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From my window above the town, I can just glimpse the front door of Izia’s house. The front of the house is yellow like a very ripe lemon. I can’t see her sweet little face from here, but I can picture her moving over the waxed parquet.
Izia?
She’s a young disabled woman who spends the better part of her time laughing and singing!
I sometimes feel ashamed of complaining, especially when I meet her in her pretty wheelchair, which is also yellow, from the worn tires to the wheel rims.
She always offers up her good humour to life, as if in thanks for it having protected her from the worst. We are all insignificant creatures, compared to that serene pretty brunette.
One summer’s day, when the sun was flaunting itself over the world, five years ago now, she forgot to look both ways when she was crossing the road.
I found myself there completely by chance, for an encounter whose exact details now completely escape me. There followed a deafening noise, then a pervasive silence. I very soon realized that I had been given a role in that dramatic scene, to be played out on a tragic stage. I was scarcely capable of observing the suffering of a beautiful kid who, a few seconds earlier, had no doubt been basking in carefreeness.
I touched the bottom of an abyss when I caught myself weeping as I called for help.
It was some time coming. 
The minutes seemed like hours.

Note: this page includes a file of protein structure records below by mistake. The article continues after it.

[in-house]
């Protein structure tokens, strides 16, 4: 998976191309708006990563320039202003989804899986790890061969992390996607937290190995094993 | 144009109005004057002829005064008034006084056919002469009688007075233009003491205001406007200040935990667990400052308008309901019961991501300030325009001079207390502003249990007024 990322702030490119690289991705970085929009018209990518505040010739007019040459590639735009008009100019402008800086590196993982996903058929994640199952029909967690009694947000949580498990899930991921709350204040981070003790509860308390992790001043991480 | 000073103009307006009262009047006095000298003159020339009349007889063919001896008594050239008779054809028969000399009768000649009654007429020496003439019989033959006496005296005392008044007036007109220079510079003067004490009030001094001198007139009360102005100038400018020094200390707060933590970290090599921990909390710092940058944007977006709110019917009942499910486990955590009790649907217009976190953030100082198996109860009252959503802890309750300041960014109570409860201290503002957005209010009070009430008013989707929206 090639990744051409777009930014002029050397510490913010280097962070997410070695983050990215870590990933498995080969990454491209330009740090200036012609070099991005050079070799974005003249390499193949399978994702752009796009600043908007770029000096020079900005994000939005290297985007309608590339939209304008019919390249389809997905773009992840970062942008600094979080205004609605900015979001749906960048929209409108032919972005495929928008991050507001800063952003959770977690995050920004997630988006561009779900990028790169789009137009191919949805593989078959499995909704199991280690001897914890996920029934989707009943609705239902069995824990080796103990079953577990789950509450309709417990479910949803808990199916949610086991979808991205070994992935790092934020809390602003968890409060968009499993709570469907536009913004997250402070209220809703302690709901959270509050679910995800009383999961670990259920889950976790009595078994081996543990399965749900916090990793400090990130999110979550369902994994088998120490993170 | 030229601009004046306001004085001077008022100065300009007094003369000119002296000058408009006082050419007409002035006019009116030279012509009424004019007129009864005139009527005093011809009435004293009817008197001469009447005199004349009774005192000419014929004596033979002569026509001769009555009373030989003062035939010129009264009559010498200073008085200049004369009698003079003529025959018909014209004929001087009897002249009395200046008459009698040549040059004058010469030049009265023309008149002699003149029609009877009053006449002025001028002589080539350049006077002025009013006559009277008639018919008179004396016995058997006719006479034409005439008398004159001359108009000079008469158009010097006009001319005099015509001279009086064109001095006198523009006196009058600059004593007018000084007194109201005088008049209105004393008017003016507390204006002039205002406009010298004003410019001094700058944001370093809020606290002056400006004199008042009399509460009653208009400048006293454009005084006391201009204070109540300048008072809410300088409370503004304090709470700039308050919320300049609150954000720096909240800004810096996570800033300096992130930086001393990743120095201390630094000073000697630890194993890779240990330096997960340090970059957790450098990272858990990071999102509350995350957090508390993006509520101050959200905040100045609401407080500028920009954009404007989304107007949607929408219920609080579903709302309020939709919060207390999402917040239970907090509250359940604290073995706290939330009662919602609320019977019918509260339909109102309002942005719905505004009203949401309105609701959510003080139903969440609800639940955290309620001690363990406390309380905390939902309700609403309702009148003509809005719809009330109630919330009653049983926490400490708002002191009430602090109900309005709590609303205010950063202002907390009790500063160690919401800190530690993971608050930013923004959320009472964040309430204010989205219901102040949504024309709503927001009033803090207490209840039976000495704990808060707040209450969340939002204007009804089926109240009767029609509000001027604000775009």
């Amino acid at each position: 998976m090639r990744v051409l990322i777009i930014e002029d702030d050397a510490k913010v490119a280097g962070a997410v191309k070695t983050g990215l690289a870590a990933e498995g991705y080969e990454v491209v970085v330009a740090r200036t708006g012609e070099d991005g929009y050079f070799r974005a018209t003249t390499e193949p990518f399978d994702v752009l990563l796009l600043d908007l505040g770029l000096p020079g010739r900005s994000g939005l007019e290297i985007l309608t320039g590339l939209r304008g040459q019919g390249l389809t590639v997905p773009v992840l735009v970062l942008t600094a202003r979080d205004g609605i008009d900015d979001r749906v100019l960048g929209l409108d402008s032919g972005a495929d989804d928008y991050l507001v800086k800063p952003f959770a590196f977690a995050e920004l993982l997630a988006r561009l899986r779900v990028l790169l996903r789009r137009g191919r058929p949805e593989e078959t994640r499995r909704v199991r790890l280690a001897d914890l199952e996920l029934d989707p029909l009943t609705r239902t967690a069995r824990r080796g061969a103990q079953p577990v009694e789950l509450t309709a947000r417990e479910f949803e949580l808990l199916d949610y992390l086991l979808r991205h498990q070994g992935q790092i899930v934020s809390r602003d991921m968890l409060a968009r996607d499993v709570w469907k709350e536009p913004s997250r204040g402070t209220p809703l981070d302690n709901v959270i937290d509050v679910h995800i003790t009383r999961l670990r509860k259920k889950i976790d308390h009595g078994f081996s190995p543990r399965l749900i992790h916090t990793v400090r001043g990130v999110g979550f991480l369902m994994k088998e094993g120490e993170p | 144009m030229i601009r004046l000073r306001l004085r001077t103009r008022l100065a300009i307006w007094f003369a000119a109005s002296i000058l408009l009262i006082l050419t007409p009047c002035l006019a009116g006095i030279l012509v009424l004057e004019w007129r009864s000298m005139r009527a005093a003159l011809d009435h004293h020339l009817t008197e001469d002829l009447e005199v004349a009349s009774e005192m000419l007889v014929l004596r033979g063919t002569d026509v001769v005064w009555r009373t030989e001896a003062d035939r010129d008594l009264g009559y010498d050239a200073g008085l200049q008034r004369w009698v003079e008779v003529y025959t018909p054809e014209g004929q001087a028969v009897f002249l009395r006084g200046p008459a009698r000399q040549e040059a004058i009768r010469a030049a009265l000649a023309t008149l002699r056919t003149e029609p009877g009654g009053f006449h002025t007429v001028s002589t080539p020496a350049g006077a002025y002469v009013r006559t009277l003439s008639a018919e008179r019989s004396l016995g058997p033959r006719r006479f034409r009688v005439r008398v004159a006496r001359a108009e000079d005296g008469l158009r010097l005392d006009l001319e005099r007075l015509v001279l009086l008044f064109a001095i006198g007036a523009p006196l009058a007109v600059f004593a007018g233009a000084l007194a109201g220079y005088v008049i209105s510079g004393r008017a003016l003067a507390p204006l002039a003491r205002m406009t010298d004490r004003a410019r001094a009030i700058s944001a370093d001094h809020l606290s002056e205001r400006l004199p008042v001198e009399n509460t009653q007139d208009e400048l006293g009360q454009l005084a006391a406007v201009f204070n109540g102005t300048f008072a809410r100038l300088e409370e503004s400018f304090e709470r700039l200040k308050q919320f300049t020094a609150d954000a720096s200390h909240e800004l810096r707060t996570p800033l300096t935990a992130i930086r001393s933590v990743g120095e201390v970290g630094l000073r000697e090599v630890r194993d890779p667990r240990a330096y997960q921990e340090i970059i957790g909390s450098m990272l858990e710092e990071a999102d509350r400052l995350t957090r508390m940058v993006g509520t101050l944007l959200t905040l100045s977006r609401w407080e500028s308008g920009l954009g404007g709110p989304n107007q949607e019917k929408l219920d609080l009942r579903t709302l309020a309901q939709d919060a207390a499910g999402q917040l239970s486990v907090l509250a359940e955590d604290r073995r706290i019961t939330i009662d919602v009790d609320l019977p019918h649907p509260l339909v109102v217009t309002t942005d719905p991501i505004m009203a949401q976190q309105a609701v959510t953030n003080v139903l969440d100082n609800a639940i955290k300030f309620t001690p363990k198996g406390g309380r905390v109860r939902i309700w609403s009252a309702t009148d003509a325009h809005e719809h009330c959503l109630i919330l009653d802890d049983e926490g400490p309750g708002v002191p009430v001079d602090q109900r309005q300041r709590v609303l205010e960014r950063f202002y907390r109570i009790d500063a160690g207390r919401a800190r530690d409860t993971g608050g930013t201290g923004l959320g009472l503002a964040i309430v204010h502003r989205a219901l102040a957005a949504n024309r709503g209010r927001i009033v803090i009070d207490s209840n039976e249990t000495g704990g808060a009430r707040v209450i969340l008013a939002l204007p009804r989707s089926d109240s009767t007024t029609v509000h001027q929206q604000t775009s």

I had to perform an improvised cardiac massage, talk to her to keep her mind with me, and finally hold her hand as we waited for the dual tone of the shrieking sirens coming to our assistance.
At that precise moment, everything seemed pointless to me.
Under the supervision of two charming men in white coats, Izia set off for her destiny. For a brief second, her fingers gripped my left forearm, very hard, so hard that it left a red mark for several days, like an indelible souvenir. I took that as a sign of distress, of course, but also probably of infinite gratitude, one tenderness exchanged for another.
I asked about her every day.
I watched over her from near and far in her induced coma.
I set about protecting her, perhaps loving her…
I begged her to come back.
I took her photo.
I put it on my phone.
Then the day arrived when she came out of the coma.
I didn’t even dare go to her!
I was afraid of not being enough for her.
I was afraid of not managing to provide total reassurance for her.
I was quite simply afraid of not knowing what to say to her.
So I returned spontaneously to the location of the accident, and I tried to relive the few most dramatic minutes of my life.
I knelt down on the road. I simulated my act of bravery several times, before fleeing back to my home, some hundred miles away.
But I was troubled, and decided to stay another few days, a week, I think, in a hotel room, right opposite the hospital. During that terrible period, I looked out of the window thousands of times, hoping to see her appear. One morning I thought I caught sight of her, on the second floor balcony, the biggest and furthest one, but I am not sure it was her.